By John Lefavour
Many choices exist for electrical equipment and supplies in today’s market. Making the right choices is a difficult decision when considering safety, electrical performance and cost. This article focuses on the electrical connection and installation tools to make the connection.
Selection of equipment for safety and performance. Safety and electrical performance are primary considerations for selection of electrical equipment. There’s a potential for loss of life, severe injury, loss of service or property damage if the equipment is not properly designed and thoroughly tested. This is the primary reason for regulatory agencies and committees to set rules and guidelines for conformance standards. Manufacturers test their products against rigorous standards.
Only products that have been tested and pass/conform to the test requirements are legally marked with a symbol for which the product conforms. Some examples of such standards include UL (Underwriters Laboratories) and CSA (Canadian Standards Association). In fact, conformance tested product may be a requirement for electrical systems by contract. For example, most utilities require electrical connectors used in their infrastructure be conformance tested to ANSI C119 requirements. Electrical connectors used in industrial environments often require a UL marking indicating that the product conforms to UL486A-UL486B Standard for Safety Wire Connection specification requirements. For safety and electrical performance, it’s best to purchase products that have been subjected to rigorous conformance testing and are marked in accordance.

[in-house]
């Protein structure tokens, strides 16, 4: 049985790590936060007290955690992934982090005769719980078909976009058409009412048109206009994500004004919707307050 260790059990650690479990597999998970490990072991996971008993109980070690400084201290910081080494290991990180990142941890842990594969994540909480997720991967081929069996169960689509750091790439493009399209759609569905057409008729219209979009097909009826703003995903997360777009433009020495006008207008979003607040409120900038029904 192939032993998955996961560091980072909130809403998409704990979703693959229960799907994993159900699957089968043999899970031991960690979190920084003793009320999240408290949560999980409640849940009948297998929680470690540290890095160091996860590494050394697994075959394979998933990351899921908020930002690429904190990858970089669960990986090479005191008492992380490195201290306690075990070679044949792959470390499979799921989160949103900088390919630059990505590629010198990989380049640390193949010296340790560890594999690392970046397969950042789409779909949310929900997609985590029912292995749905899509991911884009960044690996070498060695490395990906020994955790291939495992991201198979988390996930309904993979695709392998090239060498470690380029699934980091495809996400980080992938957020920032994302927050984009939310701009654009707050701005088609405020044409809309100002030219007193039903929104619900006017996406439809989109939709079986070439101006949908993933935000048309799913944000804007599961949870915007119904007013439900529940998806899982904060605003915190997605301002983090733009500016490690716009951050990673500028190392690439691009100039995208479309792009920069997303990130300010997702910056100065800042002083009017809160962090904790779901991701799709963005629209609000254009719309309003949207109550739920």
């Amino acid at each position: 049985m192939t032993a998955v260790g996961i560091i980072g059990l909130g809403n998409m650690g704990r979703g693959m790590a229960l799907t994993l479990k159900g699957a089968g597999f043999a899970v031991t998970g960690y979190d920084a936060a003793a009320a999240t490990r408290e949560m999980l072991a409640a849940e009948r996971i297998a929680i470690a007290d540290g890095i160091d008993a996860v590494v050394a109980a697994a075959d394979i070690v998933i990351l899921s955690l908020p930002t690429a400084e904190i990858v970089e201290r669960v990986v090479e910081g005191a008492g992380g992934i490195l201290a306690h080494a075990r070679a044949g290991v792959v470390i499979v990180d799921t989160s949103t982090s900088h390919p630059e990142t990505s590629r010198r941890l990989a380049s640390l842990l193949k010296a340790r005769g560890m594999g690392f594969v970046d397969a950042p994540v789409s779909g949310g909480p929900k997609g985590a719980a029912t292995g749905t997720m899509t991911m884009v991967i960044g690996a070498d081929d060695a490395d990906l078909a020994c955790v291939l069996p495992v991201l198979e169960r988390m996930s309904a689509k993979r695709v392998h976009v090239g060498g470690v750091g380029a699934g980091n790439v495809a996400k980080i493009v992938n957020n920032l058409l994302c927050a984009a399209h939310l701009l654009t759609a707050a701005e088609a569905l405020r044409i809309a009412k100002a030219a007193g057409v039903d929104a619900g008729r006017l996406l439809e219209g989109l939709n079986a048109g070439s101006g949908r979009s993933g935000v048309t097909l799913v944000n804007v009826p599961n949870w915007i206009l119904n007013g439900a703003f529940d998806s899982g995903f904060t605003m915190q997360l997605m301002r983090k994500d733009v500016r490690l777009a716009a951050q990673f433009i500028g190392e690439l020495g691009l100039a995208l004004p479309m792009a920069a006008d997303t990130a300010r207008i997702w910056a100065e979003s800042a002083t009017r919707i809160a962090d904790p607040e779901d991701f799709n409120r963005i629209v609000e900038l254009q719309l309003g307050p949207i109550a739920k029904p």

However, liability goes well beyond conformance testing alone. In application, field installers need to perform the installation of the connector in the same manner to which the product was conformance tested. In the case of an electrical termination or splice connector, specific tools and dies must be used, consistent to what was used during conformance testing.